The human jungle

nyt_rainforest_2009_01_30Are pristine rainforests the only ones that matter? We know that forests do change as they age, developing some unique characteristics when mature, and that some species cannot live outside of large swaths of ancient tropical forests.

But what about the rest of tropical forests- the younger ones, the forests that people live in or have cut in recent decades and centuries? Do these have any value? Are there species that can only live in these?

As noted in an article today in the New York Times, around the world, forests are recovering on lands no longer profitable for agriculture, mostly in less productive areas (sloping, poor soils) as people move to urban places and become more connected to urban economies. Moreover, recent evidence shows that most tropical forests may have been farmed or at least burned and cleared at some point in the past 1000 years (for example, in the Americas before Columbus). It may well be that forests untouched by human hand (or fire or plow) may be extremely rare– so rare as to be unimportant to preserving global biodiversity. If this is true, the main difference between one forest and another will just be how long since the last time humans used it.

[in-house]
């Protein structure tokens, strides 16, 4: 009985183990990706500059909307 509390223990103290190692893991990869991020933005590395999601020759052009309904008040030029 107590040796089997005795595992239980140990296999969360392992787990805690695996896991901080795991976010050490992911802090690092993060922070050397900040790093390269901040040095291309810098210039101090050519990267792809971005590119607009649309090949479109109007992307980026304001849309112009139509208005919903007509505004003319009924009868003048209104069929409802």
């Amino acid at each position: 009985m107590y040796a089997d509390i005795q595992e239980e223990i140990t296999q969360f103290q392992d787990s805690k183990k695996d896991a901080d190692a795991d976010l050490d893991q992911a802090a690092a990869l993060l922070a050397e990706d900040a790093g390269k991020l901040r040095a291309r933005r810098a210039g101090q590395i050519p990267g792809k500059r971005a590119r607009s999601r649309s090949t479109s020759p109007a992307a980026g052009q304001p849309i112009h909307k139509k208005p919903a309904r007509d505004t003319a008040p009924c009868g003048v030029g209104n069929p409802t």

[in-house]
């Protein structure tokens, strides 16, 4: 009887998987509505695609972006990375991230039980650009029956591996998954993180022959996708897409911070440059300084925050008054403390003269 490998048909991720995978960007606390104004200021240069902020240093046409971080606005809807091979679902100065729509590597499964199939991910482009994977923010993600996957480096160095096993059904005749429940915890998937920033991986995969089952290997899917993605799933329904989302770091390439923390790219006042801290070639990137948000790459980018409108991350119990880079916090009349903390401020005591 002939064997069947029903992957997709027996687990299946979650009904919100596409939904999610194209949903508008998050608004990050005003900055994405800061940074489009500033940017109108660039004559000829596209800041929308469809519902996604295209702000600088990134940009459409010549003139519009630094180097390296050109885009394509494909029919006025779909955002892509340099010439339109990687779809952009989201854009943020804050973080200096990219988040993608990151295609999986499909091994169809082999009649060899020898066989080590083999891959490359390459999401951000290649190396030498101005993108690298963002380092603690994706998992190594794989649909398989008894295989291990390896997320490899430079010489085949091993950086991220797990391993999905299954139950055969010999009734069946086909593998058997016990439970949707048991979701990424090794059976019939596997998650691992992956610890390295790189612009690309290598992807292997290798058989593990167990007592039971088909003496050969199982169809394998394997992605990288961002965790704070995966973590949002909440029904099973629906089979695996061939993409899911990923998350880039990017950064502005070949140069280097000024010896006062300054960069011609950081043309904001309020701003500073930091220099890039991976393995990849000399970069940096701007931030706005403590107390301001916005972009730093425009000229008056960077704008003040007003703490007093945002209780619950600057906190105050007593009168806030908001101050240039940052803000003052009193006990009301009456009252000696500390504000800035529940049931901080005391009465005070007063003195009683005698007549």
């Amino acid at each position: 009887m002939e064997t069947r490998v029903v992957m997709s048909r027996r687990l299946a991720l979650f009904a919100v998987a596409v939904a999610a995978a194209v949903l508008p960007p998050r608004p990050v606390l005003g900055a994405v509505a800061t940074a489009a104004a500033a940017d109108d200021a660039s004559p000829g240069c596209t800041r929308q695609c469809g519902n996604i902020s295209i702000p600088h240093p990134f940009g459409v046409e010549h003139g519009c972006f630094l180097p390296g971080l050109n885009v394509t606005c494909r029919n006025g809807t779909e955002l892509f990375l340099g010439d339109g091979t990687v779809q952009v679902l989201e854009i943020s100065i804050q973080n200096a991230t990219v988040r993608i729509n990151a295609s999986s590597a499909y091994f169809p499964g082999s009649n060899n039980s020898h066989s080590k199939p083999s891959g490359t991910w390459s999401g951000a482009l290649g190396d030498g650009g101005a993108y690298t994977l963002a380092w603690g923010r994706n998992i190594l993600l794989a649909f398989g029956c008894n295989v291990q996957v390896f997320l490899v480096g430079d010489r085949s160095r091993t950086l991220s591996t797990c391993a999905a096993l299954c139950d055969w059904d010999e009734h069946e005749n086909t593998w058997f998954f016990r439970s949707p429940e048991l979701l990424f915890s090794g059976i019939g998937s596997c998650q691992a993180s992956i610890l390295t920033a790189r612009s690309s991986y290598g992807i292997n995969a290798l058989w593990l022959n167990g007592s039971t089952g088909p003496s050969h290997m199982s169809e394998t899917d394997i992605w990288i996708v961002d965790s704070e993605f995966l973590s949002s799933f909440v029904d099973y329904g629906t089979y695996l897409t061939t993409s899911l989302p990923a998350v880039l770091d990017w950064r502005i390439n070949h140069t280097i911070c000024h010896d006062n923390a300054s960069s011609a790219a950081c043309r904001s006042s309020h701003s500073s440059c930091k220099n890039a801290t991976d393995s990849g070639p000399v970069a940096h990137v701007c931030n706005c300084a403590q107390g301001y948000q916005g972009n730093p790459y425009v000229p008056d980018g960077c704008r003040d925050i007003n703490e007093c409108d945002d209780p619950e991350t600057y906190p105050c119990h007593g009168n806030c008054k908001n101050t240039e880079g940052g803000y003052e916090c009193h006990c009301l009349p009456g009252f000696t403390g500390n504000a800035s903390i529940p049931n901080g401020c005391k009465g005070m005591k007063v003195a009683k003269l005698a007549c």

Perhaps equally importantly, younger forests grab carbon dioxide from the air as they grow- and mature forests have much less capacity to store carbon- the young ones can play a major role in reducing CO2 in the atmosphere. This does not mean that we should cut old ones and let new ones grow- that will produce the opposite effect in the short term (and the short term matters now!), but it does mean that younger forests should be included in our efforts to control global warming- not ignored as they often are.

At this point in history, the human jungle may well be the jungle that matters the most: used wisely, it can be one key to the future of tropical biodiversity and sustaining a beneficial climate for all of us.

Article in New York Times: